They say that I can move the mountains
And send them crashing to the sea
They say that I can walk on water
If I would follow and believe…
They say that love can heal the broken
They say that hope can make you see
They say that faith can find a Savior
If you would follow and believe
with faith like a child
- Jars of Clay, 1995, “Like A Chid”
In this passage, we encounter Jesus and His disciples on the road back to Jerusalem. It is Tuesday morning in the passion week of the Christ. From a distance, Jesus sees a fig tree but as He approaches, He notices a complete lack of fruit in its branches and He curses it so that it quickly withers. The disciples are shocked, and Jesus launches into a mini sermon on the power of faith in prayer. He encourages the disciples to also have faith when it comes to petitioning God, citing that if they do not harbor doubt, they can do miraculous things such as hurling mountains into the sea. It’s quite a cornucopia of incredible statements that often get taken out of context. But let’s start with the tree.
Jesus’ scrutiny of it would suggest it’s the time of year when the tree is supposed to bear figs, and yet there aren’t any. Not one. The tree is not doing it’s job. And Jesus tells it that it will never bear any fruit again, causing the tree to wither FROM THE ROOTS UP (Mark 11:20). This is a real life parable for the disciple’s benefit. It harkens back to the Sermon on the Mount where Jesus says you can identify a tree based on the fruit it bears (Matthew 7:15-20). “A good tree produces good fruit and a bad tree produces bad fruit” (v. 18). So what kind of tree produces no fruit? A false believer. Someone who from a distance looks like their life is full of good works but who, upon closer inspection, bear no fruit at all. Jesus’ curse is not an angry outburst but a display of His feelings of religion with no substance. The apostle Paul would later write that the fruit of the spirit is love, joy, peace, patience, kindness, goodness, faithfulness, gentleness and self-control (Galatians 5:22), The bottom line of what Jesus is saying is that true believers will lead this kind of life while false Christians are better off withering away. “If you only appear to have faith without putting it to work in your life, you are like the fig tree” (Study Bible, p. 1587).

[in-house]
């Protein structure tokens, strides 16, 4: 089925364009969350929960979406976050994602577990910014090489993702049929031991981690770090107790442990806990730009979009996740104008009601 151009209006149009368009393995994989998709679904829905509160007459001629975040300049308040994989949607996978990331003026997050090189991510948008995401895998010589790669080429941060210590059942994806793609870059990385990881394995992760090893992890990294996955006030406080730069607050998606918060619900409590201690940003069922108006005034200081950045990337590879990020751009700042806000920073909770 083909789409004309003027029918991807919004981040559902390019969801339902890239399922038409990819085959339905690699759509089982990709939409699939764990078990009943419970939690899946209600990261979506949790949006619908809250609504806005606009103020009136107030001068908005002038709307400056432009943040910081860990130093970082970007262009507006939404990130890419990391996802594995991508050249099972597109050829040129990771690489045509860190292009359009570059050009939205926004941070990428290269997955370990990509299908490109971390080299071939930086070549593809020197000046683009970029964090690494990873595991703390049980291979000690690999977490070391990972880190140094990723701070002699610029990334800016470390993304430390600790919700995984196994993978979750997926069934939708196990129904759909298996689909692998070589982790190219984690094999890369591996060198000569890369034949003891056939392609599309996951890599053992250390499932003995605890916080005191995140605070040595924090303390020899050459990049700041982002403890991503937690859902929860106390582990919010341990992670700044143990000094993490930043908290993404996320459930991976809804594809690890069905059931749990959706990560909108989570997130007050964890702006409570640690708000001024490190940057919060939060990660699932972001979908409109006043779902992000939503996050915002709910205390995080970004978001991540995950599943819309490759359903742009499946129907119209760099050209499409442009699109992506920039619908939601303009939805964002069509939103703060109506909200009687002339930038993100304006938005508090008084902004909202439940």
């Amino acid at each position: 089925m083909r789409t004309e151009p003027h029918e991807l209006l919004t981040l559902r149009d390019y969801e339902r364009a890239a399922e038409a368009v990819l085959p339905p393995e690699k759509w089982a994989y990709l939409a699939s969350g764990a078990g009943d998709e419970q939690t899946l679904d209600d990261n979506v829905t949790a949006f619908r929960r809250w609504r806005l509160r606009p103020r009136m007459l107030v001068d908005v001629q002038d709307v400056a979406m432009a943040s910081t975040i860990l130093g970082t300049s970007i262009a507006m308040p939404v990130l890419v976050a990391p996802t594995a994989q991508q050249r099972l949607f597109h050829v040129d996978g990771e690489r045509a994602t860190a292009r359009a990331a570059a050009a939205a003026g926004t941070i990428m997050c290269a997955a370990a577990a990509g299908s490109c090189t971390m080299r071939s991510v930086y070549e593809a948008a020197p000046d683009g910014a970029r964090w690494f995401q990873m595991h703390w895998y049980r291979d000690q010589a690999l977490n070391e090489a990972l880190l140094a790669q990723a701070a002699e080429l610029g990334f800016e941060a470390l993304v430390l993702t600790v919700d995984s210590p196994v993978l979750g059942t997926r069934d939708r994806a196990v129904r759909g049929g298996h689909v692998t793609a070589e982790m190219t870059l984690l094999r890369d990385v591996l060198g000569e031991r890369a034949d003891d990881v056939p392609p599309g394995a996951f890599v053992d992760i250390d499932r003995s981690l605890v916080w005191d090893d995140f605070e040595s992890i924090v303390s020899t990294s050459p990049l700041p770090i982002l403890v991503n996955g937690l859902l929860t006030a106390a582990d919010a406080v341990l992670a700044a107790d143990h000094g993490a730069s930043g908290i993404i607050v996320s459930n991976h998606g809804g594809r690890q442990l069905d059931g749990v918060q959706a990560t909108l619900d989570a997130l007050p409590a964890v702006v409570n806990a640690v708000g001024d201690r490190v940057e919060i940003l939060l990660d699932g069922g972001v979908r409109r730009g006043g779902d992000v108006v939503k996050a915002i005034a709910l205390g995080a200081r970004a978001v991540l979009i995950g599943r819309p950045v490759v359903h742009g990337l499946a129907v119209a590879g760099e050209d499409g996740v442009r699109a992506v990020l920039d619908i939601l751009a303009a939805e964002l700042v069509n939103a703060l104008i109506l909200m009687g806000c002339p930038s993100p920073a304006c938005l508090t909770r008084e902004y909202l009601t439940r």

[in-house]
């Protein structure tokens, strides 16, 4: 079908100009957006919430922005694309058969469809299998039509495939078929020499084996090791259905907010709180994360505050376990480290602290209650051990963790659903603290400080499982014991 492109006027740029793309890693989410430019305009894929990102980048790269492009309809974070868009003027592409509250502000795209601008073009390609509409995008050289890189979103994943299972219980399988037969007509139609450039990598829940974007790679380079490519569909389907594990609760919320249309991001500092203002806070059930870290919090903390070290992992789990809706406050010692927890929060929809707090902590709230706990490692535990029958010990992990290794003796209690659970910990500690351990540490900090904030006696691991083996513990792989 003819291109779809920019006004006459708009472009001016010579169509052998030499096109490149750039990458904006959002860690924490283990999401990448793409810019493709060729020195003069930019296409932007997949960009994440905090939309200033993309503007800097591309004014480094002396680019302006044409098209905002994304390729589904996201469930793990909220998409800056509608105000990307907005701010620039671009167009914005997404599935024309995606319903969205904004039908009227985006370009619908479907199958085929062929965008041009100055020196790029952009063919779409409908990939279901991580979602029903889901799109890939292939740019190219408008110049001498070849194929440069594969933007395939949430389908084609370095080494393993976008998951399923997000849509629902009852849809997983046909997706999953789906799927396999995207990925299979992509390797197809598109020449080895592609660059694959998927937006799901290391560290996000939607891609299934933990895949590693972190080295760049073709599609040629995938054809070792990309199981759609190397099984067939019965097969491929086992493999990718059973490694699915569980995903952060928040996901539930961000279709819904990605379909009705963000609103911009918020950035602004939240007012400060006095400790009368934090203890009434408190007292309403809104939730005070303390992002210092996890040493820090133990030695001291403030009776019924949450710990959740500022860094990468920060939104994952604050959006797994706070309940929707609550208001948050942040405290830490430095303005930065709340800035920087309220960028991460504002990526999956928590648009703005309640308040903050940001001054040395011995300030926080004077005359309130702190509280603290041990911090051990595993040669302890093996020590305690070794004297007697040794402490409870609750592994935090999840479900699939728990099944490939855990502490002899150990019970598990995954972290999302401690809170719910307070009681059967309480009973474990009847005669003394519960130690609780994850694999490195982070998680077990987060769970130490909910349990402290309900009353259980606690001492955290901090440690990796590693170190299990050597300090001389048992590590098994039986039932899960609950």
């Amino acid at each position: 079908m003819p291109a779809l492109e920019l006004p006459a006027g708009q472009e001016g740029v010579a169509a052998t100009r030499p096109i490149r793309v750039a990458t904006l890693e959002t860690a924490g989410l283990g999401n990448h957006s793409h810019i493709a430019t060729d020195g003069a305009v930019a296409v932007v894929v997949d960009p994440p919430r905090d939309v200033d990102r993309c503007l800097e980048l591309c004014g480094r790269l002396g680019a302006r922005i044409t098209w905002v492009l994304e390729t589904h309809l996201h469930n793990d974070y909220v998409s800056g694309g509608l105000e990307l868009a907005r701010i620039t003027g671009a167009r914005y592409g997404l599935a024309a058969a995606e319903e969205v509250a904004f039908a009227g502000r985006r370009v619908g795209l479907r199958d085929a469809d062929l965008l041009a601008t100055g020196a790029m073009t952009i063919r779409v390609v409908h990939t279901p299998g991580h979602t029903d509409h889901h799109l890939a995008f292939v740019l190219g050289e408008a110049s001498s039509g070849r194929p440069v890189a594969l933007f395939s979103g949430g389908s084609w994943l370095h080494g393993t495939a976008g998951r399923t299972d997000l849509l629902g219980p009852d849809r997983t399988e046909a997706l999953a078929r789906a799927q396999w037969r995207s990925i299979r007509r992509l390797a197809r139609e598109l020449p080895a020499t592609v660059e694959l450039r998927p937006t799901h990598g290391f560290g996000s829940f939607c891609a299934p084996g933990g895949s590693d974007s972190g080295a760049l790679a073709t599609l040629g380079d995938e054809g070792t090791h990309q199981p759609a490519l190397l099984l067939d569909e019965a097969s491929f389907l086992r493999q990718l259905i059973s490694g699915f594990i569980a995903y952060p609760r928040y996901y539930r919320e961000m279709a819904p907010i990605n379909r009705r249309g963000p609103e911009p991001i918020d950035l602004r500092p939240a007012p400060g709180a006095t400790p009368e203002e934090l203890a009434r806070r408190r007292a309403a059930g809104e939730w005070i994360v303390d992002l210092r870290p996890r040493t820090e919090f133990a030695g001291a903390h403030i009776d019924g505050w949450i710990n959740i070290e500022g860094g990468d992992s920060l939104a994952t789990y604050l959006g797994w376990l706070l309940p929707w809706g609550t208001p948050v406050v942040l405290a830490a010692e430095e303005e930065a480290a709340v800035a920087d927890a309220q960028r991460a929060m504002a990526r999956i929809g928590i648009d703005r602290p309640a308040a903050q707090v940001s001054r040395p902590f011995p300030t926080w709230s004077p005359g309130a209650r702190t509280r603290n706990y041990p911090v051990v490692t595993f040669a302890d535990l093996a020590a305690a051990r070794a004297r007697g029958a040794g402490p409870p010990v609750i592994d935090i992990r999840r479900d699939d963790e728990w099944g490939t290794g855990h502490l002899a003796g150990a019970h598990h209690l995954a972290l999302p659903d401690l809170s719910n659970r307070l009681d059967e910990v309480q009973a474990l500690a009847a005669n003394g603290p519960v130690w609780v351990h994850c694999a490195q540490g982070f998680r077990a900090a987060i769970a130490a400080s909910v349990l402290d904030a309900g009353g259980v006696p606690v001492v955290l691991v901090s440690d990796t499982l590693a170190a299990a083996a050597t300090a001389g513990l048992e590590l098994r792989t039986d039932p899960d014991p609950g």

Then Jesus makes an incredible claim that His disciples too can accomplish such feats and more if they only have faith. It’s not a matter of quantity but of quality. What must they have thought? Were they taken aback? I probably would have been. But really, Jesus’ comments make perfect sense if we look at them in the proper context.
No, neither you or I are going to hurl physical mountains into the sea based on our say-so no matter how much faith we have. We could, if it was God’s will, but why would He seek for that to happen? No, but we can move spiritual mountains in our lives and in the lives of others. Cancer? God’s been known to answer that prayer in the affirmative. World Hunger? God is trying to answer that prayer through us – how much are you contributing to ending it? Did you know that our world can currently feed 10 BILLION inhabitants? There’s no reason for anyone to go hungry anywhere in the world if we have enough faith (and put our faith into works). Homelessness? Again, God is trying to answer that prayer – where do you come in? Hate and anger? How loving are we being as salt and light in the world these days? The list could go on and on.
I like the way my Study Bible footnotes put it: “Jesus, of course, was not suggesting that his followers use prayer as ‘magic’ and perform capricious ‘mountain moving’ acts. Instead, he was making a strong point about the disciples faith (or lack thereof)…This verse is [also] not a guarantee we can get something we want simply by asking Jesus and believing. God does not grant requests that would hurt us or others or that would violate his own nature or will. Jesus’ statement is not a blank check” (p. 1587).
In other words, in order to fulfill a request, that request must be made in-line with the values and principles of the Kingdom. How well do we know God and His values? The better we know Him, the more in harmony our requests will be with His nature and His will. And the more we will see Him working in our lives, the lives of others, our communities, and ultimately, our world. Now that, is fruitful prayer. Are we bearing fruit? If not, it may be better for us to wither away.